Skip to comments.Stocks ends 2013 with bang; Dow up most since ‘95
Posted on 01/01/2014 4:26:21 AM PST by John W
NEW YORK (MarketWatch) The Dow Jones Industrial Average and the S&P 500 rang out 2013 with record closes Tuesday, ensuring blue chips posted the biggest annual gain in 18 years.
In the end, the Federal Reserves decision earlier this month to begin scaling back the size of its monthly bond purchases was the gift that kept giving as Wall Street capped a historically strong rally with big gains in December, said J.J. Kinahan, chief derivatives strategist at TD Ameritrade in Chicago.
The S&P 500 index ended the year with a 29.6% annual gain, its biggest yearly jump since 1997. The Dow industrials ended 2013 with an annual rise of 26.5%, the largest since 1995. The Nasdaq Composite rose more than 38% over the course of 2013, marking its biggest gain since 2009.
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It’s a great recovery from 2008, but you have to believe that it’s gone way beyond the accepted levels, and a major correction has to occur somewhere in 2014. A dramatic five to eight percent drop?
Free money from the Fed underpins this performance. Gone are the days when the broad indices truly reflect the performance of businesses.
That's what I think. I really thought it was going to be in this last quarter. My new guess is either 1) right after retail posts Christmas results or 2) in April when everyone's higher taxes are due.
On a side note, I was in BJ's warehouse club yesterday. The largest size of paper towels are going for 26 dollars. The largest size Charmin going for $30. Unsustainable. We're in big trouble. Once the market crashes, it's going to be a long, hard depression.
The Market will correct IMO 15% or more when it becomes obvious that Obamacare is sucking disposable income out of the economy. I’d say come the 3rd quarter of 2014 the Corp. Financial reports will show the earnings decline well into effect. The Multinational Corps will be hard pressed to make up the losses in China, India .....
In the “legendary” Jim Cramer’s review of 2013 with Matt Lauer this morning on Today he did not mention the Fed’s input to this and said businesses were making tons and tons of money.
My co-workers at work, mostly younger than 28 years old, keep telling me that there is no inflation.
I choose not to argue with them. None of them have a house or family. Therefore, none of them have to worry to much about maintain a household budget, because they typically have much more money than they need to pay for their small apartment. They would not really know about the increase costs of food, because they eat out so often.
Inflation is high, and I see it everyday. I have much less discretionary income, despite making more, and my household expendiatures have remained the same.
>>Free money from the Fed underpins this performance<<
Right? Wall Street reacted positively upon the announcement of Fed tapering...why?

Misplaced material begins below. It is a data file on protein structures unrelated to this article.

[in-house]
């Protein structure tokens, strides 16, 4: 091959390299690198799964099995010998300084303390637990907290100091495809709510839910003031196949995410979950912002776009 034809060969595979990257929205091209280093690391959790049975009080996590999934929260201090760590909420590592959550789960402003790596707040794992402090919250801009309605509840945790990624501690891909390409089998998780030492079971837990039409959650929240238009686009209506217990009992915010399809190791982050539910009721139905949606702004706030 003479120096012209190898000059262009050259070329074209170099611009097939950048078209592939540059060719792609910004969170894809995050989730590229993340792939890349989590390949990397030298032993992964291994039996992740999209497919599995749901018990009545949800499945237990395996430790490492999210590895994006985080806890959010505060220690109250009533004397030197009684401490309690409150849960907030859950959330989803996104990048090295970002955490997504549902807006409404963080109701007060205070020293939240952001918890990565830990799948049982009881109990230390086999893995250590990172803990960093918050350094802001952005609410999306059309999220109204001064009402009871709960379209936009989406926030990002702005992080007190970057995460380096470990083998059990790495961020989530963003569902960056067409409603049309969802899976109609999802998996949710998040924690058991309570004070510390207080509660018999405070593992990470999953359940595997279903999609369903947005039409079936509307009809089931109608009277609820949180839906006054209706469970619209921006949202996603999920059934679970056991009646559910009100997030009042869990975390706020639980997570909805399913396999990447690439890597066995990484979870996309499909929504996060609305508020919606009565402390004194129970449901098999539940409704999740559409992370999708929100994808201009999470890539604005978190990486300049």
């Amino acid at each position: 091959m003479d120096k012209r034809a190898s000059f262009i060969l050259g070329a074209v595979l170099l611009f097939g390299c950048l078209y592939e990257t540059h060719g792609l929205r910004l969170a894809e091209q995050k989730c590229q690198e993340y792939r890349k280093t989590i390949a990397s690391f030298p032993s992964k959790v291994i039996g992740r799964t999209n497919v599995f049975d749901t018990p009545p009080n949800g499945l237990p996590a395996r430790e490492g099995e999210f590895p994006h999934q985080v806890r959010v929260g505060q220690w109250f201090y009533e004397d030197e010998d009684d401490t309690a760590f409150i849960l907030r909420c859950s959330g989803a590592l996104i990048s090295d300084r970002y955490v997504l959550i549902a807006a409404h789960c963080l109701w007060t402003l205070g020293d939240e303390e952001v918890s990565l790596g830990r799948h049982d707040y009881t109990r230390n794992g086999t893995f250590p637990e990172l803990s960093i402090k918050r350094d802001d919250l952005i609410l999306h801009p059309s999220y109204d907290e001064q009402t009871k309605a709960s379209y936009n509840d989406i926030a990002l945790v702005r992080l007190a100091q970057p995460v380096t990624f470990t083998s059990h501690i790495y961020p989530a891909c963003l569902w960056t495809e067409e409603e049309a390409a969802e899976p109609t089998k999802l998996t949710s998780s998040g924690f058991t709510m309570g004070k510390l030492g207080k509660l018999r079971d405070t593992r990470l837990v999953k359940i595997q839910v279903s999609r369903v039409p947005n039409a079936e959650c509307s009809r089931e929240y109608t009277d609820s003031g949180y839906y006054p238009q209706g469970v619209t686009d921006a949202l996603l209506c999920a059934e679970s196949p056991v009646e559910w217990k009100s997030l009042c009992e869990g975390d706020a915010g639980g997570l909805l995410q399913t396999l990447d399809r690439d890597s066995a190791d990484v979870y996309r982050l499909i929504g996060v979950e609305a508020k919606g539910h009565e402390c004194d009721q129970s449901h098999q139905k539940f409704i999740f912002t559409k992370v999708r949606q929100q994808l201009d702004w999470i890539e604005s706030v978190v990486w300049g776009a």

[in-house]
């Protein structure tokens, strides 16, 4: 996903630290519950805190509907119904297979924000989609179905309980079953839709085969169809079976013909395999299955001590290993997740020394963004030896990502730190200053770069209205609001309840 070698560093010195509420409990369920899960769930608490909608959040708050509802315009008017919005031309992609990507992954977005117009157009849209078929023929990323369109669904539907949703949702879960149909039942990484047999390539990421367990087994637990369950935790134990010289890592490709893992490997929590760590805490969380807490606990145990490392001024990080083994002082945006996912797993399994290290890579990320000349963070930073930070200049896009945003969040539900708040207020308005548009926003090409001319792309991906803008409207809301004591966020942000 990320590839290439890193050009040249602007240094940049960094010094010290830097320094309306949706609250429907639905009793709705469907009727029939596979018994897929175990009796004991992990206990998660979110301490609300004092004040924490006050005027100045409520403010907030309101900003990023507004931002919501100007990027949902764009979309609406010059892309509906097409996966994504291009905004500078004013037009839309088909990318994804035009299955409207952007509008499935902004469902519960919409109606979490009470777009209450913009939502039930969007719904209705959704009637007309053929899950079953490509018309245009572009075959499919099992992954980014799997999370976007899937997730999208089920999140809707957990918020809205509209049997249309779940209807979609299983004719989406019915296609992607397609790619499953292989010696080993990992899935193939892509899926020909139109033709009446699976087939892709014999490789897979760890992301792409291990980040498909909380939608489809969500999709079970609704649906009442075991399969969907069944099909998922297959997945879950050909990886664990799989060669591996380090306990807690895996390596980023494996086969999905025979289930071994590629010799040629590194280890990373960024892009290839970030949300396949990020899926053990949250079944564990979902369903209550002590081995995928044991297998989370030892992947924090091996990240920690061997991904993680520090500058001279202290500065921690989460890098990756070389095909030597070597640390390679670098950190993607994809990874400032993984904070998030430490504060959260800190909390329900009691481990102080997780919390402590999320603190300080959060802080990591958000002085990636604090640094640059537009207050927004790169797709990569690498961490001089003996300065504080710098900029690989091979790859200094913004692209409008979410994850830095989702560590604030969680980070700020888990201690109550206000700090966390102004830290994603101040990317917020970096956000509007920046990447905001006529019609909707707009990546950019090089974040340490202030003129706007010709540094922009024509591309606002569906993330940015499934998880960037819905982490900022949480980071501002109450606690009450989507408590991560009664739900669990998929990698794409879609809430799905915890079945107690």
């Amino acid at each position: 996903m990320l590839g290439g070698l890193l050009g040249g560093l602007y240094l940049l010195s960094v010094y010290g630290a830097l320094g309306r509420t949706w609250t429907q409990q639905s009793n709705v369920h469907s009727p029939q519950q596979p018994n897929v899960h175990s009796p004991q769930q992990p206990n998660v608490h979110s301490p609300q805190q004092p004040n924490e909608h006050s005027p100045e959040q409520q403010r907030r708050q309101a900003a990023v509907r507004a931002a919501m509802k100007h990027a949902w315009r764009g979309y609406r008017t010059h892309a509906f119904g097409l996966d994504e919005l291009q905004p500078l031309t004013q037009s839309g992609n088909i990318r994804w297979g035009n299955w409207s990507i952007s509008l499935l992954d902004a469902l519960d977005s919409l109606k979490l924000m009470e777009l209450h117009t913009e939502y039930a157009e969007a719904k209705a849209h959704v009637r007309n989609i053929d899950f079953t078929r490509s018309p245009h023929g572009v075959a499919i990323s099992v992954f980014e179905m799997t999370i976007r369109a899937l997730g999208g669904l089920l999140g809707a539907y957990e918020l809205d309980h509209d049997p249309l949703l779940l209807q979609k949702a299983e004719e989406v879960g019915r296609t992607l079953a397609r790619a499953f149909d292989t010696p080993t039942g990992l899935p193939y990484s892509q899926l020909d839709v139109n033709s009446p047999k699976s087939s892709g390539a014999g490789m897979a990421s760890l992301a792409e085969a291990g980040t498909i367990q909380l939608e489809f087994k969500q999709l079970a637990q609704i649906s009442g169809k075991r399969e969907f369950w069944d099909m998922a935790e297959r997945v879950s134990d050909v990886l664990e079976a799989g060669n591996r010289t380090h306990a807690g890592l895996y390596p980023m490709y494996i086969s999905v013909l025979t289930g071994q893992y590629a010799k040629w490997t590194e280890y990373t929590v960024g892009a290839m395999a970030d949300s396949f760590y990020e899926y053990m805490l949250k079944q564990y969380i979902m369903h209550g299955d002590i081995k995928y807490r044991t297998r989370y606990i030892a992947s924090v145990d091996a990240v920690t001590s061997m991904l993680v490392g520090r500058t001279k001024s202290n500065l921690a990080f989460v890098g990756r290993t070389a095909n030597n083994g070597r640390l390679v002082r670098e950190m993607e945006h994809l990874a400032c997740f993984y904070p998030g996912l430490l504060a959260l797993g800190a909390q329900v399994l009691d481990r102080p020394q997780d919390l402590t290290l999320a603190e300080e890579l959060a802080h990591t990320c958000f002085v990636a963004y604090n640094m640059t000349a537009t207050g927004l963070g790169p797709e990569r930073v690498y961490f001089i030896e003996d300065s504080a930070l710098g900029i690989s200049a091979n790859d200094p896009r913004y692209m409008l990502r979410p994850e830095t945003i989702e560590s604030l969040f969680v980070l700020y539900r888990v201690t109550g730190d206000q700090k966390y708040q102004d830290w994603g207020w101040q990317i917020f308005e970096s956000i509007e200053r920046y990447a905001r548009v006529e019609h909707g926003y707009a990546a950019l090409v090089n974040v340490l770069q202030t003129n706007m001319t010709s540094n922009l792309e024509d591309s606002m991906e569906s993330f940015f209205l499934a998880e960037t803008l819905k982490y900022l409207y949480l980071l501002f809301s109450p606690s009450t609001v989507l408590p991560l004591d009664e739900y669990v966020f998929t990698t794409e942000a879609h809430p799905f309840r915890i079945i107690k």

Because the Feds are still planning to pump billions into the markets. The dollar dope for Wall Street continues.
Health care is a good example. We always hear that health care costs are rising substantially faster than inflation as a whole, but what exactly does that mean for younger people when the average person in the U.S. visits a doctor no more than 2-3 times in total between the ages of 20 and 35?
Also, you'll often find that inflation is effectively masked by financing terms for major purchases. If the price of a new home doubled over the course of 15 years but interest rates are considerably lower, the impact on a home buyer when measured in terms of a monthly mortgage payment doesn't accurately reflect the price change.
Our household moved backward in 2013, thanx Uncle Sugar, thanx a bunch.
I am 34, since I was 18, I never went to the doctor for any other reason than for a physical. I know I am lucky, but I am almost certain many my age almost never even for a physical. So I am generally confused by my premiums.
I would agree inflation affects people on a personal level. My property taxes, which were already high, have increased 50% in the 5 years I owned a house.
It maybe on a personal level, but it is real.
“We’re in big trouble. Once the market crashes, it’s going to be a long, hard depression.”
In terms of timing, a market crash prior to September of 2016 would be about right for Ted Cruz. To get him in office I’ll take a personal financial hit. Everyone’s long term financial well-being depends on it.
I asked my financial planner to look into this
FEDs not only manipulating the market but:
1. FOREVER!! Trillion Dollar deficits!
2. FORCING LENDERS to Secure house loans at 3%?
3. Raising Taxes on EVERYONE!- but still exponentially
raising the Debt owed-
I think the correction is going to be MASSIVE-just like:
All of the above had a sugar daddy-the U.S. and the
European union- WE will be on our own
Agree major correction has to occur somewhere I bet it’s at least 10%.
Don’t be confused by your premiums. You aren’t paying premiums for your own medical care ... you’re paying for everyone else who DOES visit a doctor regularly and/or has chronic health problems that need constant medical attention.